As stated, Jim Carrey and Jeff Daniels look awfully…old…in this film…but they nonetheless still manage to capture that clueless boyish charm that made their characters so peculiarly winning in the first film.  Carrey in particular seems to have not emotionally aged a day in his ability to play up to the film’s high quotient of infantile hijinks, and Daniels – a respectable dramatic actor when compelled to be – also seems to take great relish at harnessing Harry’s zany and capricious energy.  There is a certain giddy thrill to be had in witnessing two performers approaching senior citizenship doing just about anything to garner a laugh, which usually involves making beyond-dim-witted declarations, using bodily functions as a form of social revenge, or getting vital parts of their anatomy bashed.  I’m still left wondering, days after the screening, if a scene involving  – ahem! – a snot bubble was the product of CGI or Carrey’s ample gross-out natural talents. 

There are certainly hysterical bits sprinkled throughout this film, like, for example, the duo’s horrendously awful mispronunciation of words (or complete misuse of colloquial phrases) to some well timed sight gags, the most amusing of which occurring when Harry and Lloyd experience temporary deafness while on the road after a fireworks explosion goes off in their car.  There’s a rousing fantasy sequence – a callback to a similar one in the first film – where Lloyd imagines himself as a super hero that defends Penny (whom he’s lusting after) from a squad of ninjas.  Probably the most outlandishly inspired scene involves Billy...yes, the blind wheelchair-bound kid that Lloyd sold a dead, decapitated parakeet to for some quick cash in the first film.  Seeing as Lloyd and Harry need to go on the road and can't have any distractions, Lloyd left Harry’s cat (named Butthole) with Billy to look after (without his consent), but Billy’s apartment is filled with his cherished bird collection.  The anticipation of the outcome is arguably funnier than the outcome itself.

Still, too much of DUMB AND DUMBER TO seems to revel in desperation.  Some of the jokes seem a bit more spiteful this go-around, including some toxically hateful speech from Lloyd directed at Mexicans, Asians, Canadians (why I outta…), and homosexuals (granted, Lloyd is so thick-skulled that he can be forgiven for his silly ignorance).  The film is also way, way too long considering the material; at nearly two hours, DUMB AND DUMBER TO inspires a bit too much fidgety watch checking for its own good.  There’s also no denying that this sequel seems to be following the narrative roadmap of his antecedent (beyond referencing famous scenes from the first film, there’s even some regurgitation of some of its best gags).  There’s also something to be said about the essence of the Farrelly Brothers’ brand of comedy; their work in DUMB AND DUMBER and THERE’S SOMETHING ABOUT MARY felt like scandalous, genre busting originals for their day.  Now, the filmmaking duo appears to be riffing on themselves instead of being bold trendsetters again.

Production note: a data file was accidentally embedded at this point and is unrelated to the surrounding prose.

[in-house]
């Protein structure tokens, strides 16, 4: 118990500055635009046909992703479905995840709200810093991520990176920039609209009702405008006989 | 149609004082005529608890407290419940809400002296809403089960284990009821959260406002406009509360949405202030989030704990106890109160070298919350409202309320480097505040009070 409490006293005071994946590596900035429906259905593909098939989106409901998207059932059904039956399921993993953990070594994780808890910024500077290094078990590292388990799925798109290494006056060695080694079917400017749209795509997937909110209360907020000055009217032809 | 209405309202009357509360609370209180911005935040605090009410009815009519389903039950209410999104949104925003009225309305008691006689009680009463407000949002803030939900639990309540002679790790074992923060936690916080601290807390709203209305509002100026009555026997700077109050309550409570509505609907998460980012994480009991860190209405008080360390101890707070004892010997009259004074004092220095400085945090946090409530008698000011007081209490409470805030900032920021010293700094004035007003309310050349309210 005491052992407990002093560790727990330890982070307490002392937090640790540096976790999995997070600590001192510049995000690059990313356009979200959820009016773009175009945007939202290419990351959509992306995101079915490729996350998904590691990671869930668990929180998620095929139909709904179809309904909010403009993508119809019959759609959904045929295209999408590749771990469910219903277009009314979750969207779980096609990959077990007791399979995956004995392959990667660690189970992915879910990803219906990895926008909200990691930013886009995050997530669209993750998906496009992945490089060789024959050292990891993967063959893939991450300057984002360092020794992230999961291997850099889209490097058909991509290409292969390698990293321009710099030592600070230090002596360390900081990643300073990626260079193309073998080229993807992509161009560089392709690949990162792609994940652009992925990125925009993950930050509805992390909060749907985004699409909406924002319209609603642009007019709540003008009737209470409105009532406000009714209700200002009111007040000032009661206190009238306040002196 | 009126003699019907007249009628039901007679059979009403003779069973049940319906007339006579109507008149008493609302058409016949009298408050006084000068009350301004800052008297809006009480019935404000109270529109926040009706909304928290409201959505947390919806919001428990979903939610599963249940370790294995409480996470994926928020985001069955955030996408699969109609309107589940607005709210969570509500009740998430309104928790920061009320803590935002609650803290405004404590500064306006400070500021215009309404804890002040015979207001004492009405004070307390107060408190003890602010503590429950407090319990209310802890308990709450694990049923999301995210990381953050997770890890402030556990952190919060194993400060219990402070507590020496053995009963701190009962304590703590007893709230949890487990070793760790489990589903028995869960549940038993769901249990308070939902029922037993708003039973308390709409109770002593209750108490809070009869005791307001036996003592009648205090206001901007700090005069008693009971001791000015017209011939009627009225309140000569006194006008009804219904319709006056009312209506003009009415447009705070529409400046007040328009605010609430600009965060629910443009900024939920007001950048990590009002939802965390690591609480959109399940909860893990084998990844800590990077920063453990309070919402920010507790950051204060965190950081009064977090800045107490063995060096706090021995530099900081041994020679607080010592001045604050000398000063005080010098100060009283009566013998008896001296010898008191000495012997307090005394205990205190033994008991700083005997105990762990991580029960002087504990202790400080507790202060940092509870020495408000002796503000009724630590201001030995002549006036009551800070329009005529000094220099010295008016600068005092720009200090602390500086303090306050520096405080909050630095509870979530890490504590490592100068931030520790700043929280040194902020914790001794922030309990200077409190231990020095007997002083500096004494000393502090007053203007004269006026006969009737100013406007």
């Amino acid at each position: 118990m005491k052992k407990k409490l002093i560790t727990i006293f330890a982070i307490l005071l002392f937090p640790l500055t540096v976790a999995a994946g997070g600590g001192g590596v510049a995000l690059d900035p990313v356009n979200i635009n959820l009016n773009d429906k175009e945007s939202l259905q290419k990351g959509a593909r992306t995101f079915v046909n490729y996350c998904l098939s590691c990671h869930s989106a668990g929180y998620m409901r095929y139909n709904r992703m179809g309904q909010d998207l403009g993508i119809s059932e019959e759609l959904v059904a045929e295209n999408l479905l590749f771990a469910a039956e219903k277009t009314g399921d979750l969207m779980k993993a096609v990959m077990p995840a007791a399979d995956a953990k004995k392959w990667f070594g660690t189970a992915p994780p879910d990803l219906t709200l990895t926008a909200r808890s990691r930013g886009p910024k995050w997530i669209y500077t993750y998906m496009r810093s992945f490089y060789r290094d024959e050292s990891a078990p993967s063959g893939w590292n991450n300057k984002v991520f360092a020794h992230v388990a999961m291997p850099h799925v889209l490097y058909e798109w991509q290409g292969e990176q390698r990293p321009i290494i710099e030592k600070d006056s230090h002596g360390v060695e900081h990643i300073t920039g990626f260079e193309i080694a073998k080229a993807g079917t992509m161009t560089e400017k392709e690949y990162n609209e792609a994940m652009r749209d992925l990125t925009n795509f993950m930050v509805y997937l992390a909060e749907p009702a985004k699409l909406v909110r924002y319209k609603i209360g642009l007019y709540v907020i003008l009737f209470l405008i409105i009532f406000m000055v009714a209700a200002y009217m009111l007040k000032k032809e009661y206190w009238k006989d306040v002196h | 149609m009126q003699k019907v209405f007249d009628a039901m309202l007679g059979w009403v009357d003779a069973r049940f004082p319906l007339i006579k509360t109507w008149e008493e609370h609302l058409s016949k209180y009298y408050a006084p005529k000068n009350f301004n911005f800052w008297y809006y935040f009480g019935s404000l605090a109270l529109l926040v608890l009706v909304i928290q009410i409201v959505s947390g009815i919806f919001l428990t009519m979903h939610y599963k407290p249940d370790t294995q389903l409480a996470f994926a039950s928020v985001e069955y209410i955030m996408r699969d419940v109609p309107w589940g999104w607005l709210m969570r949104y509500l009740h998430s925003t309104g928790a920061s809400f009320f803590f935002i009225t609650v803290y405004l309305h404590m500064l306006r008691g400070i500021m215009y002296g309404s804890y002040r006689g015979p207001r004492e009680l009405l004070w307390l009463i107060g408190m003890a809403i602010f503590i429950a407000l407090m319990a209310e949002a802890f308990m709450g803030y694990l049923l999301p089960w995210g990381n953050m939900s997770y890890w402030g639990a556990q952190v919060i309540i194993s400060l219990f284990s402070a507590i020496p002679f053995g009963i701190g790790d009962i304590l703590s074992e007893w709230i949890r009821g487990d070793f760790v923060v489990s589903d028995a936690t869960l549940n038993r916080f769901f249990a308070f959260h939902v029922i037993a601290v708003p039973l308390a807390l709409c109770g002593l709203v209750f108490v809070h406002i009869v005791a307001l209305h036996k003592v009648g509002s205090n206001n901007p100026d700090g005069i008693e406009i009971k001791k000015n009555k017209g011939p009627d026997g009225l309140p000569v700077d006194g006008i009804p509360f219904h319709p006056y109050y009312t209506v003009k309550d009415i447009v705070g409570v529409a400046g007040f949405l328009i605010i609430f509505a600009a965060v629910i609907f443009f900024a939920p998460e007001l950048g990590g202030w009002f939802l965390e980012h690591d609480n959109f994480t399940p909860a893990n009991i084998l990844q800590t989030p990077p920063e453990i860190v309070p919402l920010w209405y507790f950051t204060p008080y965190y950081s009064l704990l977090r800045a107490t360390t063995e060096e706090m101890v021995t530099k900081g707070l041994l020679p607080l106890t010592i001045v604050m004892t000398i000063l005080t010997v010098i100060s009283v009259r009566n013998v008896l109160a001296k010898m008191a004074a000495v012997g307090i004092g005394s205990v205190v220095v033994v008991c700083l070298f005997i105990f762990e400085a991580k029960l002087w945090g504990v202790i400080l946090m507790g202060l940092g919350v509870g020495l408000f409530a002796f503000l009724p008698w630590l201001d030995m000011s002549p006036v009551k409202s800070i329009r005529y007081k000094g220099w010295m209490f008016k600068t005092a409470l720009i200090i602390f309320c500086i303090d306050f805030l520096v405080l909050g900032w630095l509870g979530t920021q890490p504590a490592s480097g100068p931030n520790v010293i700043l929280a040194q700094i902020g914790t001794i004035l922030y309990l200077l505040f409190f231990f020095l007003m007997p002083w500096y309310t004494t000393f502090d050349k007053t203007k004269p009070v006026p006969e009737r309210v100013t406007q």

I’m not going to lie.  I laughed a lot in DUMB AND DUMBER TO…and perhaps I’m ashamed to admit how much.  Films like this seem to defy intellectual criticism.  Fans of the original film will, no doubt, eat this sequel up, whereas everyone else might be left wondering what the hell they got themselves involved in.  I like the Harry and Lloyd characters.  I like their interplay.  I like Carrey and Daniels going for broke with a reckless abandon in these roles.  I guess that the resulting mixed-bagged film as a whole – which traverses from hearty guffaws to lame mediocrity at the drop of a dime –  is not really worthy of our collective twenty-year wait for it.   

Alas, DUMB AND DUMBER TO had one exemplarily timed joke that I found hilarious.  Early in the film Harry is going through twenty years of unopened mail.  He comes across one envelope, opens it, and matter-of-factly states, “Oh, look.  An acceptance letter from Arizona State.”  He then casually throws it away.  

Now that's pricelessly funny.  Too bad the rest of the film didn't consistently follow suit.